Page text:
How to do it: To enjoy this casserole Mexican-style, saute onions, garlic, green beans, jalapeños, and cumin, in that order. Steam for a few minutes before adding chopped tomatoes. When ready, top with queso fresco. Garnish with fresh cilantro and crushed totopos (tortilla chips).
You could replace the rolls with tortillas, or you could avoid the inevitable backlash by adding some kick.
How to do it: Fold in shredded Oaxacan cheese and diced jalapenos to the dough before baking. If you’re not making rolls from scratch, and who can blame you, serve molletes instead! Cut the buns in half, add some butter, and toast until crispy. Add a layer of refried beans and top with Oaxacan cheese.
My family never served cornbread at Thanksgiving, and for that, I’m forever ungrateful. Now that I’m in charge of the menu, I’ll be serving Mexican-style cornbread.
How to do it: Add a touch of cayenne to the dough before baking. For punch, purchase butter, local honey and jalapeños – or if you like it spicy, some habaneros. Whip the butter with a little water. Dice the peppers, seeds removed, and mix into butter until peppers are evenly distributed. Add honey to taste. Make vegan using avocado instead of butter.
Pumpkin pie is essential. It’s basically the turkey of the dessert table.
How to do it: Oh let me count the ways! There are many options. Here are three.
- Serve Calabaza en Tacha, a Day of the Dead dish. The recipe is simple: remove seeds and cut a fresh pumpkin into bitesized pieces. Boil with water, piloncillo, cinnamon sticks and orange zest. Once the pumpkin is soft, remove and further boil the liquid until it’s thick enough to drizzle on the pumpkin. Serve with ice cream.
- Make Mexican pumpkin pie. Layer pie crust with melted Mexican chocolate. For the pumpkin filling, mix in doses of cayenne pepper, chili powder, and cinnamon. Bake.
- If this feels like too much work (just typing it overwhelms me), simply buy a pie and offer homemade Mexican hot chocolate. With or without a splash of tequila. Don’t forget your molinillo, one of your 10 essential Mexican utensils.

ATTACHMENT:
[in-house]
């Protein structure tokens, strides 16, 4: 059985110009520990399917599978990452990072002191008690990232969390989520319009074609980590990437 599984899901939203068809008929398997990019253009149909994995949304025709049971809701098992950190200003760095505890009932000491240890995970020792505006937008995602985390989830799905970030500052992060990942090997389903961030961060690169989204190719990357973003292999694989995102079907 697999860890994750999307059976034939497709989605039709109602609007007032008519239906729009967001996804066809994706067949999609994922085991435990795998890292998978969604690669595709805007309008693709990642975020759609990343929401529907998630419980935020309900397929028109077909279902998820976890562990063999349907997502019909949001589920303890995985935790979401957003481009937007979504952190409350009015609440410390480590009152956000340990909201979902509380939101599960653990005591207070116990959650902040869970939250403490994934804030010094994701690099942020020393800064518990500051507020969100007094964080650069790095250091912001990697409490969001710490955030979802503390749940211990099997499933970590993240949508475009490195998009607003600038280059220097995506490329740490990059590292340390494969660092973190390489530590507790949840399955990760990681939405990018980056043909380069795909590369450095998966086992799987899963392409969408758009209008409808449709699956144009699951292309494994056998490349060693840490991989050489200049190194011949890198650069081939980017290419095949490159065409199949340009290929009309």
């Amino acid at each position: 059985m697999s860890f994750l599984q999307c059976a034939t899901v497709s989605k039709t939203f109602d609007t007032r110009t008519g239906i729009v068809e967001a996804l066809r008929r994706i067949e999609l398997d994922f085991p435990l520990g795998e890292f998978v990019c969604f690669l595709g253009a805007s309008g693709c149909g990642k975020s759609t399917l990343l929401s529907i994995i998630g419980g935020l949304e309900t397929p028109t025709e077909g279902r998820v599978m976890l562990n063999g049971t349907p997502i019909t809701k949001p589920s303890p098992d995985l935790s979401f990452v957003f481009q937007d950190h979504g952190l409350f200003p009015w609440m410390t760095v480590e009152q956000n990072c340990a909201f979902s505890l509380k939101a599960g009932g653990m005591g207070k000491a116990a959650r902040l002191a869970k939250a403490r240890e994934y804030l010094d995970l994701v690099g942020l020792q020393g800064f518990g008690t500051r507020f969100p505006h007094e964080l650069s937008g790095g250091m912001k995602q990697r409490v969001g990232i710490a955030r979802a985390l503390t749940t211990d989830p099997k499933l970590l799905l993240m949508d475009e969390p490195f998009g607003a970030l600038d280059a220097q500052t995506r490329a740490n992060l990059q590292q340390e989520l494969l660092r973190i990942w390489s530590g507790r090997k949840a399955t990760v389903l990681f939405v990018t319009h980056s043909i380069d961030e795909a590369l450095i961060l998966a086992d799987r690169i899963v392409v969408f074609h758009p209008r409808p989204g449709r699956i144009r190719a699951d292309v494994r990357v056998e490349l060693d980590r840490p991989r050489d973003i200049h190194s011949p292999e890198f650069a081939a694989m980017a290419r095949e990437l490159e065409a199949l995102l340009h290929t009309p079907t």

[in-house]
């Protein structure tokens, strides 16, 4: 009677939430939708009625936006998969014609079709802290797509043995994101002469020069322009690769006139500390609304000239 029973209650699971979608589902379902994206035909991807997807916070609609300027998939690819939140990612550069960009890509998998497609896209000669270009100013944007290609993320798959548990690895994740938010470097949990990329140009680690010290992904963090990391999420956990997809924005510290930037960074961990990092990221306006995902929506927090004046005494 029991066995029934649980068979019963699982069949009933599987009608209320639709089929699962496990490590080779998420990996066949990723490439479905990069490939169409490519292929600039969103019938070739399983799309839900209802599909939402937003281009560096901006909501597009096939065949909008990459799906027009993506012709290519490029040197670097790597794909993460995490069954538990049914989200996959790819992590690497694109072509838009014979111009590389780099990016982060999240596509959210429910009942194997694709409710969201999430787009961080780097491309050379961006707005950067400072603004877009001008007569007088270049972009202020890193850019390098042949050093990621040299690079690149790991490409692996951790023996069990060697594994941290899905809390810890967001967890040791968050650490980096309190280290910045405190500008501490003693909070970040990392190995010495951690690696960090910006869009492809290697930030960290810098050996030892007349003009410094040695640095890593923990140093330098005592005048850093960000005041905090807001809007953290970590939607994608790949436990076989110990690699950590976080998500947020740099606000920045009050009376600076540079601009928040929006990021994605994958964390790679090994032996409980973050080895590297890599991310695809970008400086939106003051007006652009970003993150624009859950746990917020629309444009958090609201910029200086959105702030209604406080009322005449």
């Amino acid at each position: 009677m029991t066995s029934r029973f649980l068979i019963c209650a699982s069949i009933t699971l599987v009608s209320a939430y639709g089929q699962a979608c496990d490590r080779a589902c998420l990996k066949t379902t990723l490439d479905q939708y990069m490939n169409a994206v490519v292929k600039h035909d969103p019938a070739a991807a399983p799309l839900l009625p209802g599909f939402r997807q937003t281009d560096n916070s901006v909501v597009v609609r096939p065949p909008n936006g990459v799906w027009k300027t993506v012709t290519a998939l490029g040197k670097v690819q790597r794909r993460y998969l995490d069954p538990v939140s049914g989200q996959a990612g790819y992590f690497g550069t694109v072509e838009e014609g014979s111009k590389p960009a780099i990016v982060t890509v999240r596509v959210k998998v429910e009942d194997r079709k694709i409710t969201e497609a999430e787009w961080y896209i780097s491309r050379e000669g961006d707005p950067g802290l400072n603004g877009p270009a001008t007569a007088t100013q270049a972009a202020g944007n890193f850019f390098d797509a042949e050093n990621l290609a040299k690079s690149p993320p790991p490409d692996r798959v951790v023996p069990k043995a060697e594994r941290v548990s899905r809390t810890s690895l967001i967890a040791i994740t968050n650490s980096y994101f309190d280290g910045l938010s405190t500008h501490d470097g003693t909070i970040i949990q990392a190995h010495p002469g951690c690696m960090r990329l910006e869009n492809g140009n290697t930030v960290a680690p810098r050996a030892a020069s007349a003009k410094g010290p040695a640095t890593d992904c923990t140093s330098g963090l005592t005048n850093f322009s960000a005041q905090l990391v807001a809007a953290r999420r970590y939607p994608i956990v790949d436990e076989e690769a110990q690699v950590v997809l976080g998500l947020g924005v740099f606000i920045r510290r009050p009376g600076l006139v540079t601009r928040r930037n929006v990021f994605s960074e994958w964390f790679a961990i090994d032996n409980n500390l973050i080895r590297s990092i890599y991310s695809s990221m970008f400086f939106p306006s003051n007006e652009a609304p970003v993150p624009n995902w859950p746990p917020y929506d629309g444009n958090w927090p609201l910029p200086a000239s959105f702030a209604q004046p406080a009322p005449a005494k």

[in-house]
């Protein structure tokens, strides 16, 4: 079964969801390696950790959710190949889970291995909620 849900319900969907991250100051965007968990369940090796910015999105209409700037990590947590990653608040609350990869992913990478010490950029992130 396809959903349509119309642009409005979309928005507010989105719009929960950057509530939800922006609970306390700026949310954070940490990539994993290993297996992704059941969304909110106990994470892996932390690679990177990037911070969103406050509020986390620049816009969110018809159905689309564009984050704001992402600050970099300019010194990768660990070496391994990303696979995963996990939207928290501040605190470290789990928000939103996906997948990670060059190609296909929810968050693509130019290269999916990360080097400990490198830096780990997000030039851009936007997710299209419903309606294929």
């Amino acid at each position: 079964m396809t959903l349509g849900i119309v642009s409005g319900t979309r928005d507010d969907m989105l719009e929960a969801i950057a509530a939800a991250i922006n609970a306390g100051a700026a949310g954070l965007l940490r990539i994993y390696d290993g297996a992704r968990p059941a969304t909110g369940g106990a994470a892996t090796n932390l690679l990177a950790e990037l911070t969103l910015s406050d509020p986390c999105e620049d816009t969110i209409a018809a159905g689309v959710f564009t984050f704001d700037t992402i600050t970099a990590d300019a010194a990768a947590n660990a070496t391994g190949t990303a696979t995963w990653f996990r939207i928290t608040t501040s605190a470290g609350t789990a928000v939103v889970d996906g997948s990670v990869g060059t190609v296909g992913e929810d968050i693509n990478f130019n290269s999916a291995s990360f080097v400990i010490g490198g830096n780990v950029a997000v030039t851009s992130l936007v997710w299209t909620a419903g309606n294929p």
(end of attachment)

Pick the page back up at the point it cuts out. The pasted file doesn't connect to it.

Finally, one for the fancy cooks out there. Puebla-based Chef Abraham Santos, of Casa Bacuuza, suggests his preferred Thanksgiving meal: a Oaxacan-inspired combination of turkey, mashed potatoes, and cranberries. Start with “a good portion of roasted turkey” marinated in hierba de conejo (a quelite grown in Oaxaca’s Central Valley, not a rabbit reduction), garlic, pennyroyal, and gravy. As the sauce simmers, add pickled cranberries and a few of Santos’s favorite Oaxacan chilies – chilhuacle negros. Add a touch of pineapple vinegar and serve over Tehuantepec-style mashed potatoes, baked with vinegar and mustard over low heat for just under 3 hours.
When “everyone at the table leaves their plates clean, that is the purest example of gratitude.”
It’s now time to focus on cozy, seasonal decor. Mexican marigolds blend nicely into your Mexican Thanksgiving. String some papel picado around your dining area in fall-themed colors. Set the table with a bright zarape table runner, mini pumpkins and squash, fresh eucalyptus sprigs and Talavera dishware. Prepare a playlist of Mexican classics.
Most importantly, have plenty of Mexican wine, mezcal, and agua fresca handy to get the party started.
*A note for vegans: Most dairy ingredients can be replaced with nut-based products. Avocado can serve as a substitute for cheese toppings.
Bethany Platanella is a travel planner and lifestyle writer based in Mexico City. She lives for the dopamine hit that comes directly after booking a plane ticket, exploring local markets, practicing yoga and munching on fresh tortillas. Sign up to receive her Sunday Love Letters to your inbox, peruse her blog, or follow her on Instagram.